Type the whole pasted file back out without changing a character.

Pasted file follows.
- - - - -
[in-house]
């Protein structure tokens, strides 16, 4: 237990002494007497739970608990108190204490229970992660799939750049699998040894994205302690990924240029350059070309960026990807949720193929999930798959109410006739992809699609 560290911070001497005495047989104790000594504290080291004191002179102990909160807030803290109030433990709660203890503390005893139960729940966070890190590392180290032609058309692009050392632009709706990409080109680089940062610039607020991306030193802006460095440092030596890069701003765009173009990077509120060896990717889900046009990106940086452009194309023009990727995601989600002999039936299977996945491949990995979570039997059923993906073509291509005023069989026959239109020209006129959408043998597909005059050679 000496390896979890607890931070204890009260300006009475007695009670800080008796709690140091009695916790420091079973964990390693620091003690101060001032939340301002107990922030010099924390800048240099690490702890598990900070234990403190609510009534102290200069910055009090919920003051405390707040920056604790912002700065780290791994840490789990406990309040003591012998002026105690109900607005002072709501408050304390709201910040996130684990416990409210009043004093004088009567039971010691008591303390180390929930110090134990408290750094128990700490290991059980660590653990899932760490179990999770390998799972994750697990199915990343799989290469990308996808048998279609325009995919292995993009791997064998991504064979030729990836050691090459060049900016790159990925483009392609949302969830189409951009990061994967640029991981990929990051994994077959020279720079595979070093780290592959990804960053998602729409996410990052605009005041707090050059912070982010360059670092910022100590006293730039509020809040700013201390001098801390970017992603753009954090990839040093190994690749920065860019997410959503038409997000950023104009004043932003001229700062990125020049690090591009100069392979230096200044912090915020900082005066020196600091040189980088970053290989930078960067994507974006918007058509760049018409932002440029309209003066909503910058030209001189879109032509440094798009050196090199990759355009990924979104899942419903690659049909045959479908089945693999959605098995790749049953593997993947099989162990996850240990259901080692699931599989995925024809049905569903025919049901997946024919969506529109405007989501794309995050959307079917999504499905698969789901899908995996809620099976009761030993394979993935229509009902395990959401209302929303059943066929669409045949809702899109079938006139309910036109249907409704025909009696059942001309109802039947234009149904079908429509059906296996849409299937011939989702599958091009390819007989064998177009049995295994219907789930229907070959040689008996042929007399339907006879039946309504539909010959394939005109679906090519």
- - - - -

[in-house]
């Protein structure tokens, strides 16, 4: 237990002494007497739970608990108190204490229970992660799939750049699998040894994205302690990924240029350059070309960026990807949720193929999930798959109410006739992809699609 560290911070001497005495047989104790000594504290080291004191002179102990909160807030803290109030433990709660203890503390005893139960729940966070890190590392180290032609058309692009050392632009709706990409080109680089940062610039607020991306030193802006460095440092030596890069701003765009173009990077509120060896990717889900046009990106940086452009194309023009990727995601989600002999039936299977996945491949990995979570039997059923993906073509291509005023069989026959239109020209006129959408043998597909005059050679 000496390896979890607890931070204890009260300006009475007695009670800080008796709690140091009695916790420091079973964990390693620091003690101060001032939340301002107990922030010099924390800048240099690490702890598990900070234990403190609510009534102290200069910055009090919920003051405390707040920056604790912002700065780290791994840490789990406990309040003591012998002026105690109900607005002072709501408050304390709201910040996130684990416990409210009043004093004088009567039971010691008591303390180390929930110090134990408290750094128990700490290991059980660590653990899932760490179990999770390998799972994750697990199915990343799989290469990308996808048998279609325009995919292995993009791997064998991504064979030729990836050691090459060049900016790159990925483009392609949302969830189409951009990061994967640029991981990929990051994994077959020279720079595979070093780290592959990804960053998602729409996410990052605009005041707090050059912070982010360059670092910022100590006293730039509020809040700013201390001098801390970017992603753009954090990839040093190994690749920065860019997410959503038409997000950023104009004043932003001229700062990125020049690090591009100069392979230096200044912090915020900082005066020196600091040189980088970053290989930078960067994507974006918007058509760049018409932002440029309209003066909503910058030209001189879109032509440094798009050196090199990759355009990924979104899942419903690659049909045959479908089945693999959605098995790749049953593997993947099989162990996850240990259901080692699931599989995925024809049905569903025919049901997946024919969506529109405007989501794309995050959307079917999504499905698969789901899908995996809620099976009761030993394979993935229509009902395990959401209302929303059943066929669409045949809702899109079938006139309910036109249907409704025909009696059942001309109802039947234009149904079908429509059906296996849409299937011939989702599958091009390819007989064998177009049995295994219907789930229907070959040689008996042929007399339907006879039946309504539909010959394939005109679906090519």